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The Liberal government says using location tracking technology is not totally off the table, Justin Trudeau said Tuesday.
“I think we recognize that in an emergency situation we need to take certain steps that wouldn’t be taken in a non-emergency situation, but as far as I know that is not a situation we are looking at right now,” he said.
“But … all options are on the table to do what is necessary to keep Canadians safe.”
Toronto City Mayor John Tory says his city has already implemented similar measures to track Torontonian's phones.
Tory told tech-news site The Logic that cellphone companies were giving him "all the data on the pinging off their network on the weekend" so that they could track where people were congregating.
"[It's] something we're doing now... I asked for it, and I'm getting it," said Tory.
Tory's comments stand opposite the official stance of the city of Toronto, though, who say they "will not be using cell phone location data."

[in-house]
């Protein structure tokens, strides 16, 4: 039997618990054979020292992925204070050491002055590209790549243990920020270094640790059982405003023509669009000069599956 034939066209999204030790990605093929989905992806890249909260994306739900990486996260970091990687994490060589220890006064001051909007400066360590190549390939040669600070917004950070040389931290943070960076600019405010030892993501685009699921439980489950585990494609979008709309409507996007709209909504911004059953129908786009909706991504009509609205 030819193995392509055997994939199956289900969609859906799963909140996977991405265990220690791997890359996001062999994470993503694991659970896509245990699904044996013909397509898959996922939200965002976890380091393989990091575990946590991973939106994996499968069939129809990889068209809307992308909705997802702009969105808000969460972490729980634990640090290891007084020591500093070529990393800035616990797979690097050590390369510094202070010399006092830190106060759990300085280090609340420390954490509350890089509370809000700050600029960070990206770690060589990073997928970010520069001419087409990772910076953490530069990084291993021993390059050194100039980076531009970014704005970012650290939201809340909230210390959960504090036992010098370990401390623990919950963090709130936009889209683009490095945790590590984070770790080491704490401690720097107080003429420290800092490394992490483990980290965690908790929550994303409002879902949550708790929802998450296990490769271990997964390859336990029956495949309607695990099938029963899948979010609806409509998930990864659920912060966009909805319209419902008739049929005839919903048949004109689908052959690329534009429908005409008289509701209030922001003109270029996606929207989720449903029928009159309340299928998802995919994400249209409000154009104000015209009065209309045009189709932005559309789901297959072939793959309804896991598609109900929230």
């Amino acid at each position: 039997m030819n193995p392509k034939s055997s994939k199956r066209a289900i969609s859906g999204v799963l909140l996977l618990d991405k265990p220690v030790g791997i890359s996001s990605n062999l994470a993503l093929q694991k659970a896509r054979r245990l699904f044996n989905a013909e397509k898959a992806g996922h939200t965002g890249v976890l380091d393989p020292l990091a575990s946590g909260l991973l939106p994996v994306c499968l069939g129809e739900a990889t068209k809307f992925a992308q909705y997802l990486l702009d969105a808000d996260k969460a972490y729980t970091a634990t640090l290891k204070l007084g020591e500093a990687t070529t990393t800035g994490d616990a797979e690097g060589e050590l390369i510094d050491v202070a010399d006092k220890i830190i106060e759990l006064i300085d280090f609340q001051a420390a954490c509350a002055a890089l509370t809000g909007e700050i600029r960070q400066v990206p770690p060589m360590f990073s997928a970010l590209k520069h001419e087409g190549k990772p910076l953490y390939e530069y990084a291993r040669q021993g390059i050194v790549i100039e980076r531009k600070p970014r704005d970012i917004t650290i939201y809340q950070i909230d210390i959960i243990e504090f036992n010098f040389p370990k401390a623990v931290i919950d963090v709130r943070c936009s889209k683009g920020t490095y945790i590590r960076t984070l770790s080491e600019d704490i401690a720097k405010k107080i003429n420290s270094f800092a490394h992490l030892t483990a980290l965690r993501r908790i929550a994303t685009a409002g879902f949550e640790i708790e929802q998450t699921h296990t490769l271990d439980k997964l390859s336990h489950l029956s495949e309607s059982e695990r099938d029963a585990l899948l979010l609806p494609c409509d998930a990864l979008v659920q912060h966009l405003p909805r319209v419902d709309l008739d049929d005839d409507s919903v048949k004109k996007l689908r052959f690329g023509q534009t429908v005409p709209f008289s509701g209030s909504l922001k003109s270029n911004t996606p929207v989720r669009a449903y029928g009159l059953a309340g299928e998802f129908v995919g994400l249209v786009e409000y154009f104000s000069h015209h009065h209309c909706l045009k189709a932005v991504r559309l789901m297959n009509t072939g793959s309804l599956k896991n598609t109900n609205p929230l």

“The City of Toronto will not be using cell phone location data, nor does it have such data, to determine where people are not practicing physical distancing. We know the vast majority of people who are not essential or critical workers are staying home to help stop the spread of COVID-19,” said spokesperson Brad Ross in an e-mail statement, as per Global News.
In countries like South Korea, phone and credit card data are used to track the prior movements of those who have contracted the disease. If someone was in close contact with someone who has contracted the disease, a notification is sent to their phone.
In South Korea, those potentially exposed to the disease is quarantined at home and is tracked with GPS technology. Fines for exiting their households are roughly $8,000.
Israel has also started using cellular data to track positive cases. The system was originally put in place to track suspected terrorists.
Canada's confirmed cases exceeded 2,500 as of Tuesday.